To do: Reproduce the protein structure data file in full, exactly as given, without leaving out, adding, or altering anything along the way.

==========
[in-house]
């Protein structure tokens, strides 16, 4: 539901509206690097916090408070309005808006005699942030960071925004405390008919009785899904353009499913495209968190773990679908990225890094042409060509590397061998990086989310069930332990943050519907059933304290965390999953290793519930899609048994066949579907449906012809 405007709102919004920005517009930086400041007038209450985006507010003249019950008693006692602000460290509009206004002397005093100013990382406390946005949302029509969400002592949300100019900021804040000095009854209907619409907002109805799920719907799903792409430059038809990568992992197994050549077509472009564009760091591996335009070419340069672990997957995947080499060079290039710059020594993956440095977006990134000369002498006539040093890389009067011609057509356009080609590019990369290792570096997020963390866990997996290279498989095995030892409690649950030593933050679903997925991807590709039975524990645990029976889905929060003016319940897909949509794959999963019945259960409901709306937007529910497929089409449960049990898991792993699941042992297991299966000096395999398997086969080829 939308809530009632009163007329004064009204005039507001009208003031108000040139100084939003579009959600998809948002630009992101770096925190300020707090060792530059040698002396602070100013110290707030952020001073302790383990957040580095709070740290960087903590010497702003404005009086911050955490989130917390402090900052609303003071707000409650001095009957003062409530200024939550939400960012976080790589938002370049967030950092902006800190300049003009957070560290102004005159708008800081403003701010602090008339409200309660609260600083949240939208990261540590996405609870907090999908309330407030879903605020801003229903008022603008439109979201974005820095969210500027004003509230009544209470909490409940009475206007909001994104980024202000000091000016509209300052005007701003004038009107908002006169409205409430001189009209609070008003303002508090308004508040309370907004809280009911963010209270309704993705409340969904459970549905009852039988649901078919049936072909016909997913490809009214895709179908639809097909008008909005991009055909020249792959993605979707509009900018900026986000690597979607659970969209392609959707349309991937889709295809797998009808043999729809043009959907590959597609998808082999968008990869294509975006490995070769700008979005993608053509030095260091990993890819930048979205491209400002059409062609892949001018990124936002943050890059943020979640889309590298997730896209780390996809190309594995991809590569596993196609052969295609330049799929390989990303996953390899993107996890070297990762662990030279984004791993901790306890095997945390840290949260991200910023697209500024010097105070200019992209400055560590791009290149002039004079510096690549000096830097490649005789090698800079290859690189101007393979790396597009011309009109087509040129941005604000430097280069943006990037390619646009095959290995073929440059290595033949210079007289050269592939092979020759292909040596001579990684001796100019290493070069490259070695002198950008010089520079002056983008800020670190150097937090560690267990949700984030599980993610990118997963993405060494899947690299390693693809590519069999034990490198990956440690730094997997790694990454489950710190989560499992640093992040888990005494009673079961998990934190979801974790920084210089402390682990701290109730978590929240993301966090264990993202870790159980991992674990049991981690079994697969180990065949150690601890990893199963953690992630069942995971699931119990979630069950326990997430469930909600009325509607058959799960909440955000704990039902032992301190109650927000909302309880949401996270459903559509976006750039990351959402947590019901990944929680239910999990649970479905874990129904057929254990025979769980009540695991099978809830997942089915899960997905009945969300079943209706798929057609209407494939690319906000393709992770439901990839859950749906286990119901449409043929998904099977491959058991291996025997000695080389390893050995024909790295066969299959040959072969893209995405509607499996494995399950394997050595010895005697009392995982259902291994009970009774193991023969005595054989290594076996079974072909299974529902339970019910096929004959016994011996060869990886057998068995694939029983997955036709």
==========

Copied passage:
[in-house]
């Protein structure tokens, strides 16, 4: 539901509206690097916090408070309005808006005699942030960071925004405390008919009785899904353009499913495209968190773990679908990225890094042409060509590397061998990086989310069930332990943050519907059933304290965390999953290793519930899609048994066949579907449906012809 405007709102919004920005517009930086400041007038209450985006507010003249019950008693006692602000460290509009206004002397005093100013990382406390946005949302029509969400002592949300100019900021804040000095009854209907619409907002109805799920719907799903792409430059038809990568992992197994050549077509472009564009760091591996335009070419340069672990997957995947080499060079290039710059020594993956440095977006990134000369002498006539040093890389009067011609057509356009080609590019990369290792570096997020963390866990997996290279498989095995030892409690649950030593933050679903997925991807590709039975524990645990029976889905929060003016319940897909949509794959999963019945259960409901709306937007529910497929089409449960049990898991792993699941042992297991299966000096395999398997086969080829 939308809530009632009163007329004064009204005039507001009208003031108000040139100084939003579009959600998809948002630009992101770096925190300020707090060792530059040698002396602070100013110290707030952020001073302790383990957040580095709070740290960087903590010497702003404005009086911050955490989130917390402090900052609303003071707000409650001095009957003062409530200024939550939400960012976080790589938002370049967030950092902006800190300049003009957070560290102004005159708008800081403003701010602090008339409200309660609260600083949240939208990261540590996405609870907090999908309330407030879903605020801003229903008022603008439109979201974005820095969210500027004003509230009544209470909490409940009475206007909001994104980024202000000091000016509209300052005007701003004038009107908002006169409205409430001189009209609070008003303002508090308004508040309370907004809280009911963010209270309704993705409340969904459970549905009852039988649901078919049936072909016909997913490809009214895709179908639809097909008008909005991009055909020249792959993605979707509009900018900026986000690597979607659970969209392609959707349309991937889709295809797998009808043999729809043009959907590959597609998808082999968008990869294509975006490995070769700008979005993608053509030095260091990993890819930048979205491209400002059409062609892949001018990124936002943050890059943020979640889309590298997730896209780390996809190309594995991809590569596993196609052969295609330049799929390989990303996953390899993107996890070297990762662990030279984004791993901790306890095997945390840290949260991200910023697209500024010097105070200019992209400055560590791009290149002039004079510096690549000096830097490649005789090698800079290859690189101007393979790396597009011309009109087509040129941005604000430097280069943006990037390619646009095959290995073929440059290595033949210079007289050269592939092979020759292909040596001579990684001796100019290493070069490259070695002198950008010089520079002056983008800020670190150097937090560690267990949700984030599980993610990118997963993405060494899947690299390693693809590519069999034990490198990956440690730094997997790694990454489950710190989560499992640093992040888990005494009673079961998990934190979801974790920084210089402390682990701290109730978590929240993301966090264990993202870790159980991992674990049991981690079994697969180990065949150690601890990893199963953690992630069942995971699931119990979630069950326990997430469930909600009325509607058959799960909440955000704990039902032992301190109650927000909302309880949401996270459903559509976006750039990351959402947590019901990944929680239910999990649970479905874990129904057929254990025979769980009540695991099978809830997942089915899960997905009945969300079943209706798929057609209407494939690319906000393709992770439901990839859950749906286990119901449409043929998904099977491959058991291996025997000695080389390893050995024909790295066969299959040959072969893209995405509607499996494995399950394997050595010895005697009392995982259902291994009970009774193991023969005595054989290594076996079974072909299974529902339970019910096929004959016994011996060869990886057998068995694939029983997955036709």